How do polar bears do it? They consume massive amounts of fat, eating only the fat and leaving the meat when seal hunting is good. Yet their hearts remain healthy despite extremely high cholesterol levels and large fat deposits that would be harmful to humans.
A team of scientists studying the polar bear's genetic history may have found the answer in the polar bear's genes. Their findings, published this month in Cell, show that the polar bear's cardiovascular system underwent massive restructuring to adapt to a high fat diet without adverse effects.
Among the adaptations: a process that whisks away fat from the polar bear's arteries and into its cells, providing insulation and buoyancy and preventing heart disease.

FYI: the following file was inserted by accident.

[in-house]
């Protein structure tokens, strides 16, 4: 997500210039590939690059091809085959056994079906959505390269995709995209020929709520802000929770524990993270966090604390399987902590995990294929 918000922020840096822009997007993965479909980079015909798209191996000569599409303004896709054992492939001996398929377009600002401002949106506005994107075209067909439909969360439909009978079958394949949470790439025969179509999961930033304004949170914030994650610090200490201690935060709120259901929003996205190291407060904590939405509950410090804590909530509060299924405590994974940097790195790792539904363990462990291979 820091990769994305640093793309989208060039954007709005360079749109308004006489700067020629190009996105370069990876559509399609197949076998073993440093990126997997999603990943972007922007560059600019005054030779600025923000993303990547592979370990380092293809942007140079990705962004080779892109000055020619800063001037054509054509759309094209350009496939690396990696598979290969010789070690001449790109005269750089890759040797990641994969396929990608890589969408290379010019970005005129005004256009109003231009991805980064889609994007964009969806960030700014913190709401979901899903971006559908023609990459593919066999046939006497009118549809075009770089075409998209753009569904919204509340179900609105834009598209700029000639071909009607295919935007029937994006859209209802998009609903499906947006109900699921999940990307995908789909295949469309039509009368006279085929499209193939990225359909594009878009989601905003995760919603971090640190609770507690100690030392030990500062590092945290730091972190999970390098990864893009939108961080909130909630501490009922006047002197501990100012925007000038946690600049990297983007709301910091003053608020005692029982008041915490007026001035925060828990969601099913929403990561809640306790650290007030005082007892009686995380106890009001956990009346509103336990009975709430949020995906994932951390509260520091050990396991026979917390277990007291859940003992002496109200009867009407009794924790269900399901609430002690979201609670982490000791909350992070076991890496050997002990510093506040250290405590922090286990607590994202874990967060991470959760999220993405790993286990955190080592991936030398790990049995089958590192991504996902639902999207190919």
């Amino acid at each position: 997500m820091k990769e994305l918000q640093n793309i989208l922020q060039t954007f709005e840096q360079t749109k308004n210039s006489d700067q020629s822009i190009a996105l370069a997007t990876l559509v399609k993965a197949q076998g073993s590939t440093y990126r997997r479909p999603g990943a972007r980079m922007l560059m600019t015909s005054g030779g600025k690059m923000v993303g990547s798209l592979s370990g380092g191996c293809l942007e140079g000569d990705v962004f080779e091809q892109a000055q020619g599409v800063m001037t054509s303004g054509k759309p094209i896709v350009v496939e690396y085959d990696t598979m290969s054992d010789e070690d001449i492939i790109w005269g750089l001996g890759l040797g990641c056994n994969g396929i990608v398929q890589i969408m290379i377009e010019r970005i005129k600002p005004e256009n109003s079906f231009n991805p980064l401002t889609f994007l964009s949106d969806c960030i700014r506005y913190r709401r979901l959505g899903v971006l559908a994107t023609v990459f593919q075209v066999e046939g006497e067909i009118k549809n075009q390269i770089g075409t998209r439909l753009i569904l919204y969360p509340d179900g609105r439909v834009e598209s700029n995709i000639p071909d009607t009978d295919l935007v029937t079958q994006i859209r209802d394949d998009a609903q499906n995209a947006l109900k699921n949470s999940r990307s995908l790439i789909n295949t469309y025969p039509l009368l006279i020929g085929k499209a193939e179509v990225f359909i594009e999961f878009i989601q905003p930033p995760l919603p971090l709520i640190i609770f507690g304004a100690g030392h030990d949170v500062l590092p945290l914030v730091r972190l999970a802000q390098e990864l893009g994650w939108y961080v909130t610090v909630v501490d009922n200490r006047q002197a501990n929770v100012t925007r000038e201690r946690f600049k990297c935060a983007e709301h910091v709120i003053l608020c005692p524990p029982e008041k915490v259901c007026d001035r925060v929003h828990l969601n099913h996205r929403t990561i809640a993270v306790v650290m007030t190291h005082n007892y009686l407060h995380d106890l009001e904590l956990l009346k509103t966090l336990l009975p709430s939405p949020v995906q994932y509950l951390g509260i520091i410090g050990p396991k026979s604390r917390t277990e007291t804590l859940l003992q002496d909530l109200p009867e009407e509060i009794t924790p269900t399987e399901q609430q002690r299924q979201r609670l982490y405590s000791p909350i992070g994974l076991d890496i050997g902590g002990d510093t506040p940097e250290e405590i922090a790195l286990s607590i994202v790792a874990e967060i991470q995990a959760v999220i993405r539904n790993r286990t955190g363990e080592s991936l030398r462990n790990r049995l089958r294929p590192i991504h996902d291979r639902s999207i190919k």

Interestingly, the authors suggest that the adaptations to a high-fat diet took place rather quickly on an evolutionary scale. A recent study placed the divergence of polar bears from brown bears at four to five million years ago. This new study suggests that the split may have occurred as recently as 343,000 to 479,000 years ago. If so, the adaptations took place in less than 20,500 generations of polar bears -- a very short time frame for a large mammal.